My colonoscopic adventure

Hi folks! Now that it’s the end of April and Easter is several weeks behind us, how was everyone’s? Mine was okay. I didn’t have any special plans, so it was a pretty normal day. I know we were supposed to be celebrating the Resurrection, but I guess I hadn’t been in that victorious of a mood, so I couldn’t get into the spirit very well. :-\\

On to today’s topic! I warn you it will not be appetizing.

My Good Friday was spent in the hospital. πŸ™‚ Part of it was anyway. Since about the middle of December I’ve been having these weird bowel problems, mostly a strange and stubborn case of diarrhea. When it didn’t go away after a month, I decided to go to the doctor. Not a bad idea, since I hadn’t had a checkup in ten years. Well, he said it was probably chronic constipation from not eating enough fruits and vegetables, and he put me on some laxatives. Those didn’t really help, so he sent me to a gastroenterologist.

I went to the gastro last Thursday, and he said yeah, my symptoms sounded weird, so he recommended a colonoscopy. How about tomorrow or Monday? o.o I’d been putting up with this for four months already, he reasoned, so why wait? I concurred and decided on Friday, since I didn’t have work that day. My friend Joel agreed to be my ride, since I wouldn’t be allowed to drive afterward.

So that night I got to prepare for it. Joy. I didn’t mind having to go to the bathroom every few minutes. I did mind having to drink a gallon of that disgusting medicine. And I mean literally a gallon, 8 ounces every 10 minutes for three hours. The pharmacist provided these flavor packets, but that didn’t help. They gave it a weak fruity odor, but the dull, salty taste was still there. The consistency was almost like regular water but slightly thicker, so it was like drinking oil. It wasn’t too bad at first, but after about eight glasses of it, it got a little nauseating. Plus I felt like my stomach didn’t have time to catch up with its digestion before I was pouring more content into it. So I dragged it out to every 20 minutes or so. Finally when there was one liter left I took my doctor’s advice and added some Crystal Light lemonade mix, and that made it much more tolerable, so I recommend that.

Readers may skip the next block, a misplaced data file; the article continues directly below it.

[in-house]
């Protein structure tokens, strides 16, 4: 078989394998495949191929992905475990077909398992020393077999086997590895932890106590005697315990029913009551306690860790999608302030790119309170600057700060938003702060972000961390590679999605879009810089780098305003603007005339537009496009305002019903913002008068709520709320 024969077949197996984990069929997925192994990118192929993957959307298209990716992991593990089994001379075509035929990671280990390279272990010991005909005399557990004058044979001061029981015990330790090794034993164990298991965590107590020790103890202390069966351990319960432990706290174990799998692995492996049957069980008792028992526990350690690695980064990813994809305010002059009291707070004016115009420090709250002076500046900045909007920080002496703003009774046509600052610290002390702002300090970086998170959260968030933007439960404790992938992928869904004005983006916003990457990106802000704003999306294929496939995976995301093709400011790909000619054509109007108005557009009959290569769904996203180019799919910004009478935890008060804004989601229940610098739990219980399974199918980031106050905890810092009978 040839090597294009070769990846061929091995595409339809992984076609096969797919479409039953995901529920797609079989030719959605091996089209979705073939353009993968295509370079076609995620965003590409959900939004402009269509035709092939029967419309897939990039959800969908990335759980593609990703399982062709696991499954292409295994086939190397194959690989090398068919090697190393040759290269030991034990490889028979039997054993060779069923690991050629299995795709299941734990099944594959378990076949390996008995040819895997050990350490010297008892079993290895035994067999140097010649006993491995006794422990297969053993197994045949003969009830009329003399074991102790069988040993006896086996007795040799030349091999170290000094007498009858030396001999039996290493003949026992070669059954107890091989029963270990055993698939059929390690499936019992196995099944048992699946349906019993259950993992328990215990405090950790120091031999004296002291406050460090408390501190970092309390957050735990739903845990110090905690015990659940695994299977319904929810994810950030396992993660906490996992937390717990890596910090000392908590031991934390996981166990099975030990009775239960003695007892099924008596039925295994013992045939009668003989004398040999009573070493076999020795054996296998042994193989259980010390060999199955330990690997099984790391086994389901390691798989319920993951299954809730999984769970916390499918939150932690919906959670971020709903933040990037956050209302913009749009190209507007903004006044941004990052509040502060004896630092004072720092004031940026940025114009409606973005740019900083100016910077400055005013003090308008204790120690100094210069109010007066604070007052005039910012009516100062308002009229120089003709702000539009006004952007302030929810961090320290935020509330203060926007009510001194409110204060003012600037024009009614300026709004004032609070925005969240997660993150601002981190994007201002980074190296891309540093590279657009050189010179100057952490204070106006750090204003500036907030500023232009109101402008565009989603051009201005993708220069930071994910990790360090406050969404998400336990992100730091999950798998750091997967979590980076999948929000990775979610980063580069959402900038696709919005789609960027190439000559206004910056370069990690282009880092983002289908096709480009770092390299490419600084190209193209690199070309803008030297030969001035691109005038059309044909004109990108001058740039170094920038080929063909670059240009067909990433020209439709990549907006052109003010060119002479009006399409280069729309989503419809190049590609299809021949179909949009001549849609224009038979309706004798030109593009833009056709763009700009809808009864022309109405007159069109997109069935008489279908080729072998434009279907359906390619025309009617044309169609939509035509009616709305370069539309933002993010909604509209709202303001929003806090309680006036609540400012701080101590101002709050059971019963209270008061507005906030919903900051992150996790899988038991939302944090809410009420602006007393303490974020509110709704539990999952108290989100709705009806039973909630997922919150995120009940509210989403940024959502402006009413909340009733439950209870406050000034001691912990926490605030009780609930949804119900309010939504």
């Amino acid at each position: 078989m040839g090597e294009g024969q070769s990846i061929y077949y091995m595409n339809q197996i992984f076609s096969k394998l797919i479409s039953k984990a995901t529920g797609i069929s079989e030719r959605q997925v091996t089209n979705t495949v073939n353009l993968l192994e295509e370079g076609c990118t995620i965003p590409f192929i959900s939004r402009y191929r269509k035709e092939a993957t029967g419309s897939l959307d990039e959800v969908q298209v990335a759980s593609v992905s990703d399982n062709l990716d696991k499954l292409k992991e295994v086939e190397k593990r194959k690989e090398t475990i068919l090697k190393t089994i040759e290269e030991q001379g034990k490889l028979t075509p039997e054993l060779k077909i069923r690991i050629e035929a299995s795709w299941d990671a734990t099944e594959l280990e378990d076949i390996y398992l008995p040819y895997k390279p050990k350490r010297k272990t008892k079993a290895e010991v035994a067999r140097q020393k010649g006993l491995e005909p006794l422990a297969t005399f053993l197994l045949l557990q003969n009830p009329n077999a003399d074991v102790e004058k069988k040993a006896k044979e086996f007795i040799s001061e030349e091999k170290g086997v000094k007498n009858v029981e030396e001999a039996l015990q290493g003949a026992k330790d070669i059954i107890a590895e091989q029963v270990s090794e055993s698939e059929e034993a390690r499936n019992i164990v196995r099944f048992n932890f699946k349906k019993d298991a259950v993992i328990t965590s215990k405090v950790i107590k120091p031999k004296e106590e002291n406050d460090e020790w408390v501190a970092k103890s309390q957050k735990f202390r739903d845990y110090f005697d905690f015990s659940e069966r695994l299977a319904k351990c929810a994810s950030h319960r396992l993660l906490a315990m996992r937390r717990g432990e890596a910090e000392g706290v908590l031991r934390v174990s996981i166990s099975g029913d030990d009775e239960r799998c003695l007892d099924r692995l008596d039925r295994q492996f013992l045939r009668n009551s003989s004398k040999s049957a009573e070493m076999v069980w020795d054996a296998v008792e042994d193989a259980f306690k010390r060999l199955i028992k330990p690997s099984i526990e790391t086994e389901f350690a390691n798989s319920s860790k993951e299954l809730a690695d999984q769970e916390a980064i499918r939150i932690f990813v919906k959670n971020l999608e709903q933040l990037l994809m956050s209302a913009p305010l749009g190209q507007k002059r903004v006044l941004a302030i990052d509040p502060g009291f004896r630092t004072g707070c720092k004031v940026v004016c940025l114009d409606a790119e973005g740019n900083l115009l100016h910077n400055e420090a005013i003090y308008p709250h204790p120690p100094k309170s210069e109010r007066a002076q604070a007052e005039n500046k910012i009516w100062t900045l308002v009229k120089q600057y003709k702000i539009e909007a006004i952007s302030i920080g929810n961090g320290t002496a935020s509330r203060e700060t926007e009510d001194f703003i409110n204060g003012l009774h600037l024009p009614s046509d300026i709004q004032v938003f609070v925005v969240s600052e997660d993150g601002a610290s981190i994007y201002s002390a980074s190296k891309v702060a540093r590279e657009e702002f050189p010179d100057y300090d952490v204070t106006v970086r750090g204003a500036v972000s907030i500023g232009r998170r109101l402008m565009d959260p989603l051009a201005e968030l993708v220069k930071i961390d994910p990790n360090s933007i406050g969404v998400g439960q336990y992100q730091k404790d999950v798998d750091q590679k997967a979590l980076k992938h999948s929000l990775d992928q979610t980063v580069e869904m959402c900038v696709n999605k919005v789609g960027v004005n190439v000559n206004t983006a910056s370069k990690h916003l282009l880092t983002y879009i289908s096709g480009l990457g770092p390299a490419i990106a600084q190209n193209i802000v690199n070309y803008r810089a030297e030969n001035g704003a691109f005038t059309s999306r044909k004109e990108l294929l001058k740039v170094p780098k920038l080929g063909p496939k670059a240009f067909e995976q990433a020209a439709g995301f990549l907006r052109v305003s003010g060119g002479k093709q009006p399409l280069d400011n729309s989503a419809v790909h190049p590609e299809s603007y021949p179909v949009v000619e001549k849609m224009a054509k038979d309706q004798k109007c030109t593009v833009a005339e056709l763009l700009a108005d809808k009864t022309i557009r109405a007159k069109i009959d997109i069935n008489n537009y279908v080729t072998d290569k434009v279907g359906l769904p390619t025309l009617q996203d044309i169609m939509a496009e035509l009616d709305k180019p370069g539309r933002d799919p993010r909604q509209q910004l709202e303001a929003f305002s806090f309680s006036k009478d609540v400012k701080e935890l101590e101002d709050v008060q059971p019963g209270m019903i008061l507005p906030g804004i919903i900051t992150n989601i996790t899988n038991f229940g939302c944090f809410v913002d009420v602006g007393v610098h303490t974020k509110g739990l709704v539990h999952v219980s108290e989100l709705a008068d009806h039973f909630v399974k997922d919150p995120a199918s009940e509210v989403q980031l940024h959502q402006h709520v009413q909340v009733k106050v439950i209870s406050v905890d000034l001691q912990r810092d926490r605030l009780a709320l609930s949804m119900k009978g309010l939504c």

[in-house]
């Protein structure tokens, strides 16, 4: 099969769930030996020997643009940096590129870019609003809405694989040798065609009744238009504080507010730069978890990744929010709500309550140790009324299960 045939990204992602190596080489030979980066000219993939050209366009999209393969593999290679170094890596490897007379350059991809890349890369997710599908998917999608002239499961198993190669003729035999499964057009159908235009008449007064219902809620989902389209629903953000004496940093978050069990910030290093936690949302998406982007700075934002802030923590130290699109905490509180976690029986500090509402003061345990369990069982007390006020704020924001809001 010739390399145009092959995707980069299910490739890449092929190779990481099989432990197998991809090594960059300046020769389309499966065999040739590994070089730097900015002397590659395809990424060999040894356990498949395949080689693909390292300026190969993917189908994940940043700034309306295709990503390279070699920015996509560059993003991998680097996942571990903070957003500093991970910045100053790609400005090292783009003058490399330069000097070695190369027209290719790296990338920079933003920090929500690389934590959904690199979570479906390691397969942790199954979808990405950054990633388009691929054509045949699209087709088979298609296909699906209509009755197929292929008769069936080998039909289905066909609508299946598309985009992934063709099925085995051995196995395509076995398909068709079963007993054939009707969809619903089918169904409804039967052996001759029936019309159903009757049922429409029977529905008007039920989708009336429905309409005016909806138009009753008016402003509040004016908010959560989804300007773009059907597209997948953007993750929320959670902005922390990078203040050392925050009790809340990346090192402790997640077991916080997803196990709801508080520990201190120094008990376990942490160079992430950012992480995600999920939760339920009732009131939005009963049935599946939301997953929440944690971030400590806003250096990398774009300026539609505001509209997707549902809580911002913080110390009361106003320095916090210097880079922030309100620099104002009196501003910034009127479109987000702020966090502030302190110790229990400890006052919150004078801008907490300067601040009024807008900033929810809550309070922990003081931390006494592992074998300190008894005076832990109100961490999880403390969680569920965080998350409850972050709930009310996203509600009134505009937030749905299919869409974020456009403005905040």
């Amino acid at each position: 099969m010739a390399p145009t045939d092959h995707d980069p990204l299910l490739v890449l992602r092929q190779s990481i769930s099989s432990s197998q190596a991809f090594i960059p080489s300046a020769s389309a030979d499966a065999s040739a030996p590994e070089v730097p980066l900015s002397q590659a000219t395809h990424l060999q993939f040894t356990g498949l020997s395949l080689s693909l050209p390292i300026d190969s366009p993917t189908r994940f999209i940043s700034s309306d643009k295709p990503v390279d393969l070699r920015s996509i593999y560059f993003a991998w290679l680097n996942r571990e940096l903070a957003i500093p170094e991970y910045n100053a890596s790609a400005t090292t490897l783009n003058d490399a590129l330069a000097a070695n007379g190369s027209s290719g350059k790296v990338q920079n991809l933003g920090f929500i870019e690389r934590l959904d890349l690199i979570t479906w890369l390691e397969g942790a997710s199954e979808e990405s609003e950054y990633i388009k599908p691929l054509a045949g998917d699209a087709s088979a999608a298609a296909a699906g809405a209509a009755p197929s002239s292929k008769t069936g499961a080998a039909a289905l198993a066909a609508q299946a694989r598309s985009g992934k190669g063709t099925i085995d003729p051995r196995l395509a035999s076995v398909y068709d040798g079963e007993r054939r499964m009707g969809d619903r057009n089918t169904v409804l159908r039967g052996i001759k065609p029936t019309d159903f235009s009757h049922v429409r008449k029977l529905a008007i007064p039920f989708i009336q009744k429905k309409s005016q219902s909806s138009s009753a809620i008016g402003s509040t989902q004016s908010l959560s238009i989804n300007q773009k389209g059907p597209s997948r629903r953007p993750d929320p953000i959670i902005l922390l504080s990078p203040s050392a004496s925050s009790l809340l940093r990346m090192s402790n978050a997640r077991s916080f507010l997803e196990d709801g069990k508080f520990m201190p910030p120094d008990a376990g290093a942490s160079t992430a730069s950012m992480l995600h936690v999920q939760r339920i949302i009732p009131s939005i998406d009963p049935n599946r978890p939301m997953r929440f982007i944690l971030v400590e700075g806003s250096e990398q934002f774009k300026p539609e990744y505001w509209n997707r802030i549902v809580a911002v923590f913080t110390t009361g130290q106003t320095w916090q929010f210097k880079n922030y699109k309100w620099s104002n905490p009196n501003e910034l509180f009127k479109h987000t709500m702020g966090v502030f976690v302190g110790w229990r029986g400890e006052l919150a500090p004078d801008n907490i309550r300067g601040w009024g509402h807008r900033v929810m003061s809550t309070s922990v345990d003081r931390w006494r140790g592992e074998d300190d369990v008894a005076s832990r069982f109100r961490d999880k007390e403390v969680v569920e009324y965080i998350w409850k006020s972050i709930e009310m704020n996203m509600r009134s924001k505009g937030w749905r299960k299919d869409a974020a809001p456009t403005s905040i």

The next day we drove to the hospital, I signed in, the receptionist told Joel to come back about an hour too early, he left, I waited, my name was called, and I went back with the nurse’s aid to get ready. The patient’s waiting area was this big room with a desk of some sort in the middle and small rooms along the walls with curtains instead of doors. We went into one of these, he took my blood pressure and asked some questions, I signed some forms, and he gave me my gown to change into and left.

After I had changed into my gown, a nurse came in and gave me the remote to the TV that was mounted on the wall in the corner of the room, since there was someone ahead of me and I’d be waiting for a while. A few minutes later she came back in to put in my IV, and I turned off the TV because I knew I’d be trying to pay attention to both the TV and the IV at once, and it was too much stimulation for my little brain. She said I could keep the TV on, but I said I’d rather watch what she was doing, and she smiled and said that most people wouldn’t. But I didn’t think it would be a problem, and it gives me more of a sense of control when I can observe stressful events happening. I said at least it wasn’t a PICC line! She put it in the crook of my elbow, which was good, because I get a little weirded out by the thought of inserting needles into the back of my hand.